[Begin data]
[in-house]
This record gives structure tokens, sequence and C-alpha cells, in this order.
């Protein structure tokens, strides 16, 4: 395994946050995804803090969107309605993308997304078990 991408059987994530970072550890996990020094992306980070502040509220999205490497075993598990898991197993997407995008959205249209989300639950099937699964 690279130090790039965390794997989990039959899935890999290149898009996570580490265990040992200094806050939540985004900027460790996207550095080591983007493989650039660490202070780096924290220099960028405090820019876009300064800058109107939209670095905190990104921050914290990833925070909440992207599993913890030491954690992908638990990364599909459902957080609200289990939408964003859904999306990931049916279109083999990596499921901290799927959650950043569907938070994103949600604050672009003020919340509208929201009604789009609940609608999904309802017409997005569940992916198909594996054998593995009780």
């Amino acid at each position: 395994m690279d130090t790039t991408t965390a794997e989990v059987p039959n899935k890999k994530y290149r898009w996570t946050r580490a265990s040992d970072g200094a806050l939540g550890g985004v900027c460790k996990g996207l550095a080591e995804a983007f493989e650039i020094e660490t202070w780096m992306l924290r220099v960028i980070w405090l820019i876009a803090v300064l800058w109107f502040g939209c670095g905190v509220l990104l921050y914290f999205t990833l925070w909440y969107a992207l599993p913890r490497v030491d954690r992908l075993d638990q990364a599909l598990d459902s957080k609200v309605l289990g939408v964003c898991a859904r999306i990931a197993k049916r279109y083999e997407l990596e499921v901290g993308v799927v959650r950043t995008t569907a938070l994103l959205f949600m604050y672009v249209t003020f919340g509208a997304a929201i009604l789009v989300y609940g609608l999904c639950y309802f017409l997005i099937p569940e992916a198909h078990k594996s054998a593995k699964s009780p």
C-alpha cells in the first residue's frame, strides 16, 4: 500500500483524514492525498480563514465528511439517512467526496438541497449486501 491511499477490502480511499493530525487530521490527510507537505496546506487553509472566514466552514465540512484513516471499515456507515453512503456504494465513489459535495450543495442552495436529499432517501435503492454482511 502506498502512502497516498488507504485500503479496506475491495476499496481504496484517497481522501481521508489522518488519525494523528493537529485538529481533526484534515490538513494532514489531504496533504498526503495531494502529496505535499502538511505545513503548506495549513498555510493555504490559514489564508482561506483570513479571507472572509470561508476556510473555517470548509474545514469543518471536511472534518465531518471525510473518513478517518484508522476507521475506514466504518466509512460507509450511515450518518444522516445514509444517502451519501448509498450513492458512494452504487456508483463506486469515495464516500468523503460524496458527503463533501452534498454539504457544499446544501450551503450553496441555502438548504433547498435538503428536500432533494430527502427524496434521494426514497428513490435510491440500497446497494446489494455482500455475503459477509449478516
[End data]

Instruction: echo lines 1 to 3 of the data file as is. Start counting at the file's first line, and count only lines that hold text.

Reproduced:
[in-house]
This record gives structure tokens, sequence and C-alpha cells, in this order.
């Protein structure tokens, strides 16, 4: 395994946050995804803090969107309605993308997304078990 991408059987994530970072550890996990020094992306980070502040509220999205490497075993598990898991197993997407995008959205249209989300639950099937699964 690279130090790039965390794997989990039959899935890999290149898009996570580490265990040992200094806050939540985004900027460790996207550095080591983007493989650039660490202070780096924290220099960028405090820019876009300064800058109107939209670095905190990104921050914290990833925070909440992207599993913890030491954690992908638990990364599909459902957080609200289990939408964003859904999306990931049916279109083999990596499921901290799927959650950043569907938070994103949600604050672009003020919340509208929201009604789009609940609608999904309802017409997005569940992916198909594996054998593995009780």